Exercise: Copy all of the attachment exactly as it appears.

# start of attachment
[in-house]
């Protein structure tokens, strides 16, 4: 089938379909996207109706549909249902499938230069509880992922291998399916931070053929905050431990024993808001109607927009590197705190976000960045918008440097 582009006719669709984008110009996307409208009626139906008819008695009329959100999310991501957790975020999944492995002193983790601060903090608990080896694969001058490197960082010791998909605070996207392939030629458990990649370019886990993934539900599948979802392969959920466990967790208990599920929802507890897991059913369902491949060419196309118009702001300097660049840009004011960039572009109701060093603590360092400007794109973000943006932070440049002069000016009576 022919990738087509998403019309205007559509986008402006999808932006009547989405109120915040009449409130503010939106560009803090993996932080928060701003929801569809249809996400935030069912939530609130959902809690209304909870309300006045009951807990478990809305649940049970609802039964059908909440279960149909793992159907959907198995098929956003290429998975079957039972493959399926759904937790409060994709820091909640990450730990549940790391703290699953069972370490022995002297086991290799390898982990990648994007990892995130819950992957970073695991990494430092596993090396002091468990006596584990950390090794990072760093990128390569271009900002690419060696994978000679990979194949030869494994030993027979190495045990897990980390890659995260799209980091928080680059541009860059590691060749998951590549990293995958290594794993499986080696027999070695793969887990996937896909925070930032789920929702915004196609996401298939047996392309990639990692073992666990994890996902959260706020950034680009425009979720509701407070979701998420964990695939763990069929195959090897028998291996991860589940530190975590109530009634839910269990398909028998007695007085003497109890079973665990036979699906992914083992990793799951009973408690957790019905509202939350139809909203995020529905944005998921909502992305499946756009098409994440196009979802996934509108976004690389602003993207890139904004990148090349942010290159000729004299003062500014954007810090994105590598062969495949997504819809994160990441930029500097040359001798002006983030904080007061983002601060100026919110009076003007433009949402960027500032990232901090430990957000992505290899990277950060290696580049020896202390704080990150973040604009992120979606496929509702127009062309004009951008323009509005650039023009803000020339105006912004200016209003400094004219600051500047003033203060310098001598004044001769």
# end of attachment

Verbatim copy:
[in-house]
């Protein structure tokens, strides 16, 4: 089938379909996207109706549909249902499938230069509880992922291998399916931070053929905050431990024993808001109607927009590197705190976000960045918008440097 582009006719669709984008110009996307409208009626139906008819008695009329959100999310991501957790975020999944492995002193983790601060903090608990080896694969001058490197960082010791998909605070996207392939030629458990990649370019886990993934539900599948979802392969959920466990967790208990599920929802507890897991059913369902491949060419196309118009702001300097660049840009004011960039572009109701060093603590360092400007794109973000943006932070440049002069000016009576 022919990738087509998403019309205007559509986008402006999808932006009547989405109120915040009449409130503010939106560009803090993996932080928060701003929801569809249809996400935030069912939530609130959902809690209304909870309300006045009951807990478990809305649940049970609802039964059908909440279960149909793992159907959907198995098929956003290429998975079957039972493959399926759904937790409060994709820091909640990450730990549940790391703290699953069972370490022995002297086991290799390898982990990648994007990892995130819950992957970073695991990494430092596993090396002091468990006596584990950390090794990072760093990128390569271009900002690419060696994978000679990979194949030869494994030993027979190495045990897990980390890659995260799209980091928080680059541009860059590691060749998951590549990293995958290594794993499986080696027999070695793969887990996937896909925070930032789920929702915004196609996401298939047996392309990639990692073992666990994890996902959260706020950034680009425009979720509701407070979701998420964990695939763990069929195959090897028998291996991860589940530190975590109530009634839910269990398909028998007695007085003497109890079973665990036979699906992914083992990793799951009973408690957790019905509202939350139809909203995020529905944005998921909502992305499946756009098409994440196009979802996934509108976004690389602003993207890139904004990148090349942010290159000729004299003062500014954007810090994105590598062969495949997504819809994160990441930029500097040359001798002006983030904080007061983002601060100026919110009076003007433009949402960027500032990232901090430990957000992505290899990277950060290696580049020896202390704080990150973040604009992120979606496929509702127009062309004009951008323009509005650039023009803000020339105006912004200016209003400094004219600051500047003033203060310098001598004044001769």